Monday, June 11, 2012

Who Is Woman Enough to Participate in the Olympics

'Olympic Rings - (Day 7 Holiday 2011)' photo (c) 2009, Matthew Kenwrick - license: http://creativecommons.org/licenses/by-nd/2.0/
We have all become accustomed to the drug testing athletes must undergo to ensure that their performance has not been enhanced. Female athletes however are subjected to a new form of gender based policing based in the idea that someone have a natural biological advantage because of things like hormonal imbalances.  There are some who believe that this amounts to an unfair advantage ever as it encourages gender policing that is harmful emotionally to girls and women.
Caster Semenya, the South African runner who was so fast and muscular that many suspected she was a man, exploded onto the front pages three years ago. She was considered an outlier, a one-time anomaly.

But similar cases are emerging all over the world, and Semenya, who was banned from competition for 11 months while authorities investigated her sex, is back, vying for gold.

Semenya and other women like her face a complex question: Does a female athlete whose body naturally produces unusually high levels of male hormones, allowing them to put on more muscle mass and recover faster, have an “unfair” advantage?

In a move critics call “policing femininity,” recent rule changes by the International Association of Athletics Federations (IAAF), the governing body of track and field, state that for a woman to compete, her testosterone must not exceed the male threshold.

If it does, she must have surgery or receive hormone therapy prescribed by an expert IAAF medical panel and submit to regular monitoring. So far, at least a handful of athletes — the figure is confidential — have been prescribed treatment, but their numbers could increase. Last month, the International Olympic Committee began the approval process to adopt similar rules for the Games. [source]
Essentially, these tests and probes are meant to define what constitutes woman.  Even if a woman has always identified as female and lived her life as a woman,  simply a complaint to the IAAF is enough to force her to endure a battery of tests and treatment that she may not want or need, to be deemed suitably female enough to be able to compete.  This is beyond intrusive and amounts to cissexist gender policing.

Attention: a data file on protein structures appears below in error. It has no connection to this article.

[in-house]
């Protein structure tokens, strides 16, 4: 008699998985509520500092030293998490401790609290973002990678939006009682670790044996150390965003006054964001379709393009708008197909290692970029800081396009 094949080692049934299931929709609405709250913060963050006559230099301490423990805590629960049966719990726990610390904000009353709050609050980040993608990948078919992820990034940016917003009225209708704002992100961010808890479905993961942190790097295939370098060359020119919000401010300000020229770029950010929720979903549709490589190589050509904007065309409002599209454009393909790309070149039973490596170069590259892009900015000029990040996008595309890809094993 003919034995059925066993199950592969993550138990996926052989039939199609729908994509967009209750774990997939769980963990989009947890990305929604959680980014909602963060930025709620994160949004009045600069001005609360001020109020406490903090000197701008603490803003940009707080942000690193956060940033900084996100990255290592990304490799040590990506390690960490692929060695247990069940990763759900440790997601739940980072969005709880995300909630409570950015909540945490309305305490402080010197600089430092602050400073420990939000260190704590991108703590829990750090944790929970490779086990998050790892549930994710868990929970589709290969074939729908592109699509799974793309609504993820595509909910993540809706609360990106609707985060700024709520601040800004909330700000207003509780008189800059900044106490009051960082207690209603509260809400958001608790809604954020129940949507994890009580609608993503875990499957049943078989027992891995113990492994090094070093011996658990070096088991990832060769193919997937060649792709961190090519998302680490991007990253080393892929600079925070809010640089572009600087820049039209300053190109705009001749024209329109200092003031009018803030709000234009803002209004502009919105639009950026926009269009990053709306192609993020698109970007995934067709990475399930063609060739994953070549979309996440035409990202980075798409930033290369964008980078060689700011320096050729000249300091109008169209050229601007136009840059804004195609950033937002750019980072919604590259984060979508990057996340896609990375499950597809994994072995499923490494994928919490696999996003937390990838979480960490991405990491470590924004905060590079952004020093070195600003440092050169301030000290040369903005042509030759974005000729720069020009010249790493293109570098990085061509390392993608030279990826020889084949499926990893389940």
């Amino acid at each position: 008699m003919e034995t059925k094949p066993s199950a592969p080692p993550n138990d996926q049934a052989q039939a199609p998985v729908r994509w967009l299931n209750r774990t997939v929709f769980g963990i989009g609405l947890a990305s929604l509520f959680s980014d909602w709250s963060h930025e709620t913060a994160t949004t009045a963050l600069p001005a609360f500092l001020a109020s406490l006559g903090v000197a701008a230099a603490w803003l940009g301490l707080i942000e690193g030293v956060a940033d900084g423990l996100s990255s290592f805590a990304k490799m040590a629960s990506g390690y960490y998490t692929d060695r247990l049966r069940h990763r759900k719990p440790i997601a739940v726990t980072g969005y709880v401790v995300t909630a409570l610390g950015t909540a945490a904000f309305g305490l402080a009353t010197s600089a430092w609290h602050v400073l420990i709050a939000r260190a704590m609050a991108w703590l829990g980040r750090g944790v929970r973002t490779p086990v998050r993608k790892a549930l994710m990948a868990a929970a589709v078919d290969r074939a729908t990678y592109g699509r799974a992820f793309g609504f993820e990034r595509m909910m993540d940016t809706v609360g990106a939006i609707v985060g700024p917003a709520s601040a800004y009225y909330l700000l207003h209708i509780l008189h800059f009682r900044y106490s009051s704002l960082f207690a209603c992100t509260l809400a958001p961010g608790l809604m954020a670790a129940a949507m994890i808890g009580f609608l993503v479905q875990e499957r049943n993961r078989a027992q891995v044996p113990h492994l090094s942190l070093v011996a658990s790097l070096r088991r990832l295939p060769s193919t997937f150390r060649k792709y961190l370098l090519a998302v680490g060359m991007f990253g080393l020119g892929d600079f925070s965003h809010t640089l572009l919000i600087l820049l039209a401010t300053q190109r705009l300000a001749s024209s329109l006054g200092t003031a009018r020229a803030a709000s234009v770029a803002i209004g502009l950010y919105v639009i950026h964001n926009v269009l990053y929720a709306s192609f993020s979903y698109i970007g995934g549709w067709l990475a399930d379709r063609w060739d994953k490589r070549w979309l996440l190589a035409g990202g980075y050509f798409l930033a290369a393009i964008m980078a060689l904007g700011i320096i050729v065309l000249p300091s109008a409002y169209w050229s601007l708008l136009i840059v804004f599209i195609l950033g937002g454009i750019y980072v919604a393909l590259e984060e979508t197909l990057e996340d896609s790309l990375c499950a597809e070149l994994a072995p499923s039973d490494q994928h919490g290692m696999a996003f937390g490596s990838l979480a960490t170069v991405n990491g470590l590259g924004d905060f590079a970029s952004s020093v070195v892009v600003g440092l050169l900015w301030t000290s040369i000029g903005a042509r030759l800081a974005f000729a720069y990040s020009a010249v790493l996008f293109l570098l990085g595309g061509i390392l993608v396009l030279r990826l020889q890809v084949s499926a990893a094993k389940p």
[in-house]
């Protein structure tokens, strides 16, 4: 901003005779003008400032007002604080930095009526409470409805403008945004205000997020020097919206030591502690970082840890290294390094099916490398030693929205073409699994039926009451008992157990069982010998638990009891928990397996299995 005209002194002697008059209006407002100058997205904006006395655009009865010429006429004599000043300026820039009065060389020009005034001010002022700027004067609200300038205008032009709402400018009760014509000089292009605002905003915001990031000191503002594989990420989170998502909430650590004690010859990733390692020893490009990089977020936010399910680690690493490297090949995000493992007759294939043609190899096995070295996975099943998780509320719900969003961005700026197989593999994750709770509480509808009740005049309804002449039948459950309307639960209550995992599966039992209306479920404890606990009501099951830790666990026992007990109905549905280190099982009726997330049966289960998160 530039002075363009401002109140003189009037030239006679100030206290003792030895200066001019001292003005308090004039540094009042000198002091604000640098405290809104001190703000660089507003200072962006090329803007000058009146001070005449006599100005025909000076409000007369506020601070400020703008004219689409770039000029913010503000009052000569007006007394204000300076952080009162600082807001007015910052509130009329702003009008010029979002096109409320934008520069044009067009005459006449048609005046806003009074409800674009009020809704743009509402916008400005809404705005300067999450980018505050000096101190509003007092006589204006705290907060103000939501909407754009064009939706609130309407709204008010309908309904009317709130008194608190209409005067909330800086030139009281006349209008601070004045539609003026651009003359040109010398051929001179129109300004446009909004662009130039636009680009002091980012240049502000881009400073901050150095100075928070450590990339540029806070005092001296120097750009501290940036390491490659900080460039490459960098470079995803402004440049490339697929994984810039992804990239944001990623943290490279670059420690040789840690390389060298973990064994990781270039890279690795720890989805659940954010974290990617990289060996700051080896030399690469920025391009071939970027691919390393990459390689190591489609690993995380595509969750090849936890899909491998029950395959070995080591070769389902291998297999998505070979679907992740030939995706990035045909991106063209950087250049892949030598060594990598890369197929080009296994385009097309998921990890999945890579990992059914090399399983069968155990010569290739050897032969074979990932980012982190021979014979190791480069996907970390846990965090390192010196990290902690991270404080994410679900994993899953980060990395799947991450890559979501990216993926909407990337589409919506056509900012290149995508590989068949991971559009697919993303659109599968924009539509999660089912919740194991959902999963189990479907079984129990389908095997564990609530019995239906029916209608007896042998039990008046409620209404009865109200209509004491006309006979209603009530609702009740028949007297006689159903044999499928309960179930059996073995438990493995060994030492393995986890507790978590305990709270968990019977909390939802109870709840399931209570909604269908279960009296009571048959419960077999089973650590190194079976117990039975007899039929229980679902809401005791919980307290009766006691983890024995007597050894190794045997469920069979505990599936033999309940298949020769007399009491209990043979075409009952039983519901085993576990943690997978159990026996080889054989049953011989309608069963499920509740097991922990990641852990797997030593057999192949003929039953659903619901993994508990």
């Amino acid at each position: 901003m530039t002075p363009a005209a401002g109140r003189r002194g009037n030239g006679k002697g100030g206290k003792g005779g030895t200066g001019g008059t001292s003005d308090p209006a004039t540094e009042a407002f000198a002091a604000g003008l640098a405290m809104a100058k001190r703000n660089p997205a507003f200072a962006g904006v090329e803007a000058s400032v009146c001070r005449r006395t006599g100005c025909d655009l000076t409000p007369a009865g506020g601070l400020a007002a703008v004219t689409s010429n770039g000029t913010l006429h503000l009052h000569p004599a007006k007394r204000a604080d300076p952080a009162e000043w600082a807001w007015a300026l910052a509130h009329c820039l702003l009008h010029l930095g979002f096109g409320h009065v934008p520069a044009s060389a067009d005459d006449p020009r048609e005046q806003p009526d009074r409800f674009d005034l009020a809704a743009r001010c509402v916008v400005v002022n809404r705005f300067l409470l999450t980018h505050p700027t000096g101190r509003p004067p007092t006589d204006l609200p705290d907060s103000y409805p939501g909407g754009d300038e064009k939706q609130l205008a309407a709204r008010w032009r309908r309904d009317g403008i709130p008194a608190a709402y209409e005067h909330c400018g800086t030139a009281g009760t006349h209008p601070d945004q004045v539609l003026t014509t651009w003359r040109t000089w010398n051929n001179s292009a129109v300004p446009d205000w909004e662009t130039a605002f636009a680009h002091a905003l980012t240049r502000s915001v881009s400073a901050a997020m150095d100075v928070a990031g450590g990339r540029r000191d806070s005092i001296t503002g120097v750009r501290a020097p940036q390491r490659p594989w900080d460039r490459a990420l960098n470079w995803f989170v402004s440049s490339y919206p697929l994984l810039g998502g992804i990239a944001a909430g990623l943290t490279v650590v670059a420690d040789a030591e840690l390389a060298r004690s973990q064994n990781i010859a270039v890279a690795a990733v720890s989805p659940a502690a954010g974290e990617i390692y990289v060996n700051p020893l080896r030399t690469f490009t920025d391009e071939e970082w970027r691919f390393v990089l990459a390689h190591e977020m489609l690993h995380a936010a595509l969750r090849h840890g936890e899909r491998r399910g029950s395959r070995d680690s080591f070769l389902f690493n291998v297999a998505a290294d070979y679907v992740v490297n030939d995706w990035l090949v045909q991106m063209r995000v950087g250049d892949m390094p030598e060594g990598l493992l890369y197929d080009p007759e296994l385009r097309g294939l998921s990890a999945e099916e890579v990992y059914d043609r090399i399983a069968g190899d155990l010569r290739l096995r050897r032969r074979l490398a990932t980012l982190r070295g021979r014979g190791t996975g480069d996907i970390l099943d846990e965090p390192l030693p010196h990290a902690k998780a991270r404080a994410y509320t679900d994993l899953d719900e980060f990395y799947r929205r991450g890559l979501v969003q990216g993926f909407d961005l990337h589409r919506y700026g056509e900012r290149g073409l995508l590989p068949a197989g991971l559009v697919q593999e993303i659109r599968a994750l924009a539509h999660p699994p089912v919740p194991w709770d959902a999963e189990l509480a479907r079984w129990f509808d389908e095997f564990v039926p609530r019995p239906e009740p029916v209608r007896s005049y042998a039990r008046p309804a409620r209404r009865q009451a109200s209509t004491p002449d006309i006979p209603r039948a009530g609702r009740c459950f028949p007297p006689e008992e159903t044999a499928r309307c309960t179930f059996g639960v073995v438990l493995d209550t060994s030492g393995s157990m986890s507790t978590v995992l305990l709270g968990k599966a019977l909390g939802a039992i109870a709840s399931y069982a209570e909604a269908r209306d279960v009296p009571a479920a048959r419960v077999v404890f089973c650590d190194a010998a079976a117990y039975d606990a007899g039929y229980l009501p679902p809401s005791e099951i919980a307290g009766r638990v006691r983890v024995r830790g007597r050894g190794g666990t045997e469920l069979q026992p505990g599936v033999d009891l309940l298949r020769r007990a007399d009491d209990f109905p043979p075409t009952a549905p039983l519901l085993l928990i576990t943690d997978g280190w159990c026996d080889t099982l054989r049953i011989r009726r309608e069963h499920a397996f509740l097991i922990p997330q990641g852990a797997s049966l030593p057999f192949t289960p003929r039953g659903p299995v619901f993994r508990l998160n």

The moment we begin to define gender strictly through biology, we limit the definition of what it is to be 'woman'.  It has also not escaped my notice that this is something that is only happening to female athletes.  No one is looking at men for supposed feminine characteristics largely because anything considered female is not socially understood to benefit men.  We know for instance that women have a lower center of gravity and this could come in handy in sports like gymnastics or even diving, but no one is on a mission to ensure that men are suitably masculine enough to perform.

This policy comes down to policing gender and more importantly, policing womanhood. This standard that has been created will effect all women.  We already live in an extremely cissexist world and trans women are subjected to all manner of abuse daily.  Subjecting female athletes to this test suggests that there is only one true standard for womanhood and failing to meet that marks one as "other."  It encourages people to question someone's gender even when they are clearly identified as female and will give rise to more cissexism.

Woman is a broad category and any attempt to narrow it is an assault on all women.  No one should have to be subjected to invasive testing and medication that they don't need for their bodies to function naturally to run in a race, dive or participate in any sport.  This testing is divisive and any athlete who agrees with this testing to me is only worried about taking home a medal at any cost.